The Massachusetts CFIDS/ME & FM Association, a 501(c)3 founded in 1985, exists to meet the needs of patients with CFIDS (Chronic Fatigue and Immune Dysfunction Syndrome, also known as Chronic Fatigue Syndrome), ME (Myalgic Encephalomyelitis) or FM (Fibromyalgia), their families and loved ones. The Massachusetts CFIDS/ME & FM Association works to educate health-care providers and the general public regarding these severely-disabling physical illnesses. We also support patients and their families and advocate for more effective treatment and research.
- Last Updated: 20 November 2015 20 November 2015
Dr. Gudrun Lange reviewed the process of neuropsychological testing for Chronic Fatigue Syndrome (CFS) and FM at the April 28, 2012 Educational Forum co-sponsored by the Massachusetts CFIDS/ME & FM Association (MassCFIDS) and the Massachusetts Department of Public Health.
Dr. Lange said that in the absence of objective biomarkers neuropsychological testing is "the silver bullet" when it comes to qualifying for disability. Cognitive testing is accepted as an objective measure of impairment in function by the Social Security Administration.
[Note: For some long-term disability policies, a finding of impaired cognitive function could lead to a limitation of benefits to two years. Read your policy!—Editor]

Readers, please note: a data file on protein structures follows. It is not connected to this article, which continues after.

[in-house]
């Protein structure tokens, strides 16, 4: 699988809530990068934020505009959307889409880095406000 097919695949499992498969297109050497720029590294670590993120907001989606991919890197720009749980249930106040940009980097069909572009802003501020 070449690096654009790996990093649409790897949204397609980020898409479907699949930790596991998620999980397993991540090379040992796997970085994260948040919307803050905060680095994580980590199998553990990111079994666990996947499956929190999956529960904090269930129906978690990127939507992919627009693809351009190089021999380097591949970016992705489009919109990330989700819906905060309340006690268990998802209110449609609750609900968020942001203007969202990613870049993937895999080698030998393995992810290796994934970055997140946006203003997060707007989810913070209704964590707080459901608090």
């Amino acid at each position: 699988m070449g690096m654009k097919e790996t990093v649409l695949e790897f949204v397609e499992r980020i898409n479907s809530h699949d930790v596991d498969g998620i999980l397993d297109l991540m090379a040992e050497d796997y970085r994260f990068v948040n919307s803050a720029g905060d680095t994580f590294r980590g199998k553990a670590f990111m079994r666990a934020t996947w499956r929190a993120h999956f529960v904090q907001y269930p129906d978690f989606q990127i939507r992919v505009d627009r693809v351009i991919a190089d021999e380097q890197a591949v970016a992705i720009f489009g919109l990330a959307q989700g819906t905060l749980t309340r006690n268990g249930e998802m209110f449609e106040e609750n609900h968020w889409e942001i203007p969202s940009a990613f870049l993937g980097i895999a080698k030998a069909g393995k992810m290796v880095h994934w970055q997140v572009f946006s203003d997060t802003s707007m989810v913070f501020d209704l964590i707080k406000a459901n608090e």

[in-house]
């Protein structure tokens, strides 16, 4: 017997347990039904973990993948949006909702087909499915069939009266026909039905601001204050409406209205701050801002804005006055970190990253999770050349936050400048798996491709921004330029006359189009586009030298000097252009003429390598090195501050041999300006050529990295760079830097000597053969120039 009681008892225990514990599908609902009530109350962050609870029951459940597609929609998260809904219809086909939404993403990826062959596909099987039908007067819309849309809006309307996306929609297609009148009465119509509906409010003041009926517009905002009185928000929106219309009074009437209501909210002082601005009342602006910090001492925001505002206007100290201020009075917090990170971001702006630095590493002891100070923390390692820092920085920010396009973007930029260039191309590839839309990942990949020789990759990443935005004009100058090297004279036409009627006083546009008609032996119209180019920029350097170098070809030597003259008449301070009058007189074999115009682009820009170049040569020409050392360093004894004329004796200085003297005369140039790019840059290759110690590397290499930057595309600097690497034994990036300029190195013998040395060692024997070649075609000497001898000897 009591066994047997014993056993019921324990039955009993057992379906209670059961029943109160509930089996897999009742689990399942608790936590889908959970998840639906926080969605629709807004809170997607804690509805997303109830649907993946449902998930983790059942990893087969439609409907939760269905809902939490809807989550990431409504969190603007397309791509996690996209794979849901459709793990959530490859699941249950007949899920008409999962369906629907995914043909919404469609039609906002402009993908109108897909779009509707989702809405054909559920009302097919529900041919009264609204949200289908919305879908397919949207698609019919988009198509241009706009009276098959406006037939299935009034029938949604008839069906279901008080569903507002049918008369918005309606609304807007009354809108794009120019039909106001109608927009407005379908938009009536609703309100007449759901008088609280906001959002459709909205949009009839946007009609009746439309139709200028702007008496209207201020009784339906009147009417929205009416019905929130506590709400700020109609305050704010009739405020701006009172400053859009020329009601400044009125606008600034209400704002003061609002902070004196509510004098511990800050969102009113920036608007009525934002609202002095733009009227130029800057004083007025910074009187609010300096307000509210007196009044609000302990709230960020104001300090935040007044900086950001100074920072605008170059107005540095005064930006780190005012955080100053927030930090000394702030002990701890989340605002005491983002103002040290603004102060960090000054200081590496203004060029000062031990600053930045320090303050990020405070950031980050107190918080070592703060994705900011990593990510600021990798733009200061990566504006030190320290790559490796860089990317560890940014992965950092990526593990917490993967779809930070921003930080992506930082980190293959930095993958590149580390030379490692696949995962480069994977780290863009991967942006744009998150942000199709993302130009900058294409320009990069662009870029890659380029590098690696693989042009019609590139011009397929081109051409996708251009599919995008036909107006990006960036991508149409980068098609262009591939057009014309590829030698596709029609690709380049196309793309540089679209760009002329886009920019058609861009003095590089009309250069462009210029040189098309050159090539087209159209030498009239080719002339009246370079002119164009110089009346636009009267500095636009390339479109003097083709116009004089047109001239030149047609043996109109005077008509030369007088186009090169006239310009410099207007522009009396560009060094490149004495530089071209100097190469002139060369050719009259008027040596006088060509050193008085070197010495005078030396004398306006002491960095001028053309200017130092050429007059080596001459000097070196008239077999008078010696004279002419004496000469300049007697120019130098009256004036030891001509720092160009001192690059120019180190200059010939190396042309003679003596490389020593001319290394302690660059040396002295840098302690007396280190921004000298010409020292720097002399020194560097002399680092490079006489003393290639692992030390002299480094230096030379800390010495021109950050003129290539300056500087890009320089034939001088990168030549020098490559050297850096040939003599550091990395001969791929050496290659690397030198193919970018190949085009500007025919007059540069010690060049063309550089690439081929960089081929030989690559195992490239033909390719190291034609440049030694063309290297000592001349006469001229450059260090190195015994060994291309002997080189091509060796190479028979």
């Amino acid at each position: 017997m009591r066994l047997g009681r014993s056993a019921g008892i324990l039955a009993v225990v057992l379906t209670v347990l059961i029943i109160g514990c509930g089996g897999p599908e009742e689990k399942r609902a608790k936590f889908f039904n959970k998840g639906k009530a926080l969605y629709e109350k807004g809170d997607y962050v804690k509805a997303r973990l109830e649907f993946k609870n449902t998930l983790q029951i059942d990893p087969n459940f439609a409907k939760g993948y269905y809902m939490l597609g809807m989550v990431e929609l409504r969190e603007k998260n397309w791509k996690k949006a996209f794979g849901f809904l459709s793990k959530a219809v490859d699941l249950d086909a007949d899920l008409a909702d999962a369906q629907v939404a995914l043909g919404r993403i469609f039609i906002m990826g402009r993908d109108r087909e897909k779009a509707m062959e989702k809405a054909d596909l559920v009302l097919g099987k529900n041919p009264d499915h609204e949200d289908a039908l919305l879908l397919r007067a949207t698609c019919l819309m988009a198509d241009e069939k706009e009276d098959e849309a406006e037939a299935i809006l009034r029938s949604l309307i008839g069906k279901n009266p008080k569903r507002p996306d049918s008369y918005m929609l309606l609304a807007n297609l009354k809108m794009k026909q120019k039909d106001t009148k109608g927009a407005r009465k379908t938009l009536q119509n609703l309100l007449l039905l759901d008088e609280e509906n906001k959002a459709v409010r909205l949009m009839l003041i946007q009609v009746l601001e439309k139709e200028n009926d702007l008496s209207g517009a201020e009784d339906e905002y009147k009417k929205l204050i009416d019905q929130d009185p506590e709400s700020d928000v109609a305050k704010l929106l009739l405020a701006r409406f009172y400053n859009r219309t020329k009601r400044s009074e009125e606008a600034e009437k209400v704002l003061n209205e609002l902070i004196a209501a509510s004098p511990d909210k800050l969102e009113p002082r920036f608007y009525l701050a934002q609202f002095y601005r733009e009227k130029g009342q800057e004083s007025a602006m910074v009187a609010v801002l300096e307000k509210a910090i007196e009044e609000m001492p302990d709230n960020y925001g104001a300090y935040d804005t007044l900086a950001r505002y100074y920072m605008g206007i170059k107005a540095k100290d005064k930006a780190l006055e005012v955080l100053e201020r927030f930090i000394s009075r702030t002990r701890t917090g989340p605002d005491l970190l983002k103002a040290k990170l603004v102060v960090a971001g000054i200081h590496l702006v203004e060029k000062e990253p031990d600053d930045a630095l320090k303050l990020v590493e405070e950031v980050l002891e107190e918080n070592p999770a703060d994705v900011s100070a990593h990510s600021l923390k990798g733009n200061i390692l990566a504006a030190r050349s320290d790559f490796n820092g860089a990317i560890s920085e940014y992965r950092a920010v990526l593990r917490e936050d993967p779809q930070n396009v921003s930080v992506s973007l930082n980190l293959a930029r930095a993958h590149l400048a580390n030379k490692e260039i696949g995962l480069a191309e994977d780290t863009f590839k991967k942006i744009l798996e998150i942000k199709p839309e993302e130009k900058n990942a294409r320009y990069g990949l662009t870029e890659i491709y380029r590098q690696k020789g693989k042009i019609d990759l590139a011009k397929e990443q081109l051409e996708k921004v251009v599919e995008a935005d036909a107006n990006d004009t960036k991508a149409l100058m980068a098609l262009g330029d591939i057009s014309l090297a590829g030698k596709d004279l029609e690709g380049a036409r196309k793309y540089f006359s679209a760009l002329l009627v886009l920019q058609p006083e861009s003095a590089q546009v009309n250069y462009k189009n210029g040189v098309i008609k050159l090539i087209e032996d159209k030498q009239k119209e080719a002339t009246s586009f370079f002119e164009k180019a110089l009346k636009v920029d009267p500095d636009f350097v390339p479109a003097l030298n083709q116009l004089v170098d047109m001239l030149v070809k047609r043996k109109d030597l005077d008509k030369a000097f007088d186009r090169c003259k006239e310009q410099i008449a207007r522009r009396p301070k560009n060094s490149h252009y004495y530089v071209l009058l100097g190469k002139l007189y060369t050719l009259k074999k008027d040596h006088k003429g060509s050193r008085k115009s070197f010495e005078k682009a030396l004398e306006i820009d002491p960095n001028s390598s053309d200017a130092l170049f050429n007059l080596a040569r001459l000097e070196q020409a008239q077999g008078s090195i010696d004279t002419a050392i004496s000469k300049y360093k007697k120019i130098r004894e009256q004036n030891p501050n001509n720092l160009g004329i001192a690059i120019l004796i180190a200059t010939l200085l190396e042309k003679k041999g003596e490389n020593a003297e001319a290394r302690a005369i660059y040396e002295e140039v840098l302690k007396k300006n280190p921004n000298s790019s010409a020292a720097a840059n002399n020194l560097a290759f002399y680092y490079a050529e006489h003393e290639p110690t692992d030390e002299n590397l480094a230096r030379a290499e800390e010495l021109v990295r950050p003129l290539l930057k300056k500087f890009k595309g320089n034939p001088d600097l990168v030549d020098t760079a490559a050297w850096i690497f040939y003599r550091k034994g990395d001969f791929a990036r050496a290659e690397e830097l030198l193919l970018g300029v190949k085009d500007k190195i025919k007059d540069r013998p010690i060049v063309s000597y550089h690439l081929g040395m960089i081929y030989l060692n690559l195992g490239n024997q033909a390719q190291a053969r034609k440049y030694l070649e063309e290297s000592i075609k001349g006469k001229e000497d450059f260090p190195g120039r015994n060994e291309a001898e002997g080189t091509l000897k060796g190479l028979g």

Gudrun Lange, Ph.D., is a Clinical Neuropsychologist with sixteen years of experience in the assessment and study of the cognitive and behavioral aspects of chronic pain and persistent fatigue. She has received federal grants for her work and most recently, received National Institutes of Health (NIH) funds for a pilot study to assess the tolerability and efficacy of vagus nerve stimulation (VNS) therapy in patients with severe Fibromyalgia (FM) pain.
Dr. Lange's approach
Dr. Lange uses a quantitative, individualized approach to neuropsychological testing that allows for detailed interpretation of the test data within the context of an individual's overall profile of cognitive strengths and weaknesses.
While individuals with Chronic Fatigue Syndrome (CFS) generally report that the cognitive problems they experience are of great impact on their lives and everyday function, quantitative, objective neuropsychological testing often reveals very subtle cognitive problems.
Many times the deficits found on objective testing do not rise to the level of an absolute impairment.
Dr. Lange argued that any deficits observed need to be interpreted relative to the individuals other strengths and weaknesses, otherwise it may lead to misleading findings.
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Notice about names
The Massachusetts CFIDS/ME & FM Association would like to clarify the use of the various acronyms for Chronic Fatigue Syndrome (CFS), Chronic Fatigue & Immune Dysfunction Syndrome (CFIDS) and Myalgic Encephalomyelitis (ME) on this site. When we generate our own articles on the illness, we will refer to it as ME/CFS, the term now generally used in the United States. When we are reporting on someone else’s report, we will use the term they use. The National Institutes of Health (NIH) are currently using ME/CFS. The Centers for Disease Control and Prevention (CDC) are calling the illness CFS.
Until there is consensus on a name for the illness, the Massachusetts CFIDS/ME & FM Association name will not change.